The entire concept of “home environment” will evolve from needing to live close to one’s workplace and in a home one can afford into being able to live anywhere (within reason). Cities will become almost obsolete – their only potential purpose being as centralized points for mass-production of goods and for those people who do prefer living in a bustling city as opposed to a quiet town. The only purpose for cities existing currently is to serve as central hubs of trade. Think about it: everyone who chooses to move to a city does so in order to find employment.

Cities would need to be adapted to cater for a more self-sufficient human: rooftops could host vegetable gardens, unused buildings could be torn down and cleared (there would be fewer people living in the cities) to make way for gardens and trees.

Some housing could be developed into smaller self sufficient community setups, where people will be able to have adequate space for their home and whatever else they would like to do on their property (eg, vegetable gardening, animals etc).

Community participation will be the most common form of any kind of development: the community will assist when a new house needs to be built, when a road needs to be repaired and so on. Professions will change from being specialized skills to universal skills, with each person having an understanding of how to construct a shelter suited to the particular area they are in (this will be learned by each person in their basic Education). There will be some people who will choose to focus their learning on things such as construction or engineering who will be available as additional support. In many African cultures, before they were Westernized, communities consisted of people who would help each other till the fields, lend a cow to someone who had suffered a pestilence, join together to prepare for celebrations – all of this they did in the understanding that what is good for the community as a whole is good for each member. Each community member is interdependent on every other member to the benefit of all.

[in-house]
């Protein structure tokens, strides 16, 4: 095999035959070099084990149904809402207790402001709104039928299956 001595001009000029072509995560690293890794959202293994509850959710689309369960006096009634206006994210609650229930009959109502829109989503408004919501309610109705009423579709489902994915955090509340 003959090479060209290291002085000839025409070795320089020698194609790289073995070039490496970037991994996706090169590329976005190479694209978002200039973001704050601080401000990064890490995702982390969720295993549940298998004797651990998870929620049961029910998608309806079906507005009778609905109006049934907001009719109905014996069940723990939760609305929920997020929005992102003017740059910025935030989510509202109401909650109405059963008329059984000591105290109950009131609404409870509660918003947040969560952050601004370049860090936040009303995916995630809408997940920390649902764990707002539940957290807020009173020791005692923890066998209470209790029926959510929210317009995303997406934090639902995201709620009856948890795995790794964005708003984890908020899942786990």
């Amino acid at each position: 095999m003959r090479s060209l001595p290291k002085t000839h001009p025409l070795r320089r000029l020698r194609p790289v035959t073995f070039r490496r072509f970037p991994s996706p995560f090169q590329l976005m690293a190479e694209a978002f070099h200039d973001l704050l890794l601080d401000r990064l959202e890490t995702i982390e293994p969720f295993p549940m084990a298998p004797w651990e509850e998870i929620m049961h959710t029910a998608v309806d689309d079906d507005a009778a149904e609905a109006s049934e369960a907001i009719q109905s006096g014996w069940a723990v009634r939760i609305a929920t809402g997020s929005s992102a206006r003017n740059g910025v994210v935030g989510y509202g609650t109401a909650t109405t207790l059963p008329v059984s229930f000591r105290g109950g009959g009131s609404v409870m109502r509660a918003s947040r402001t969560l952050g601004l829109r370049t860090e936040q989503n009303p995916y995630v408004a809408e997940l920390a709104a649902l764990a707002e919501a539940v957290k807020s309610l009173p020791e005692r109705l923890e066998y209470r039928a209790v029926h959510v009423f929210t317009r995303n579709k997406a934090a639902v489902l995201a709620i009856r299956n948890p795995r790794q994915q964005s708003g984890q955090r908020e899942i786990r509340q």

DIY (with the help of your neighbours) will become the norm since each person will be able to build their own furniture, fix their own appliances, put up their own fences, install their own irrigation.

Building materials will be supplied by the young adults doing their community service where it is otherwise not readily available from the community’s surroundings. See The Conscription System in Labour.

Education will play a major role in the self-sufficiency of this housing concept, so the government will need to send trainers to teach communities how to build in the initial stages.

Land will not be “owned” by anyone or anything – it will simply be cared for. Any disputes regarding usage that may arise will be settled in a community meeting where the most practical solution will be found and agreed upon by all the members.

Within our houses we will be able to create an environment that is safe, comfortable and effective. Our scientific developments could focus on enhancing our lives by, for example, researching ways to detect our bodies' requirements by analyzing our urine.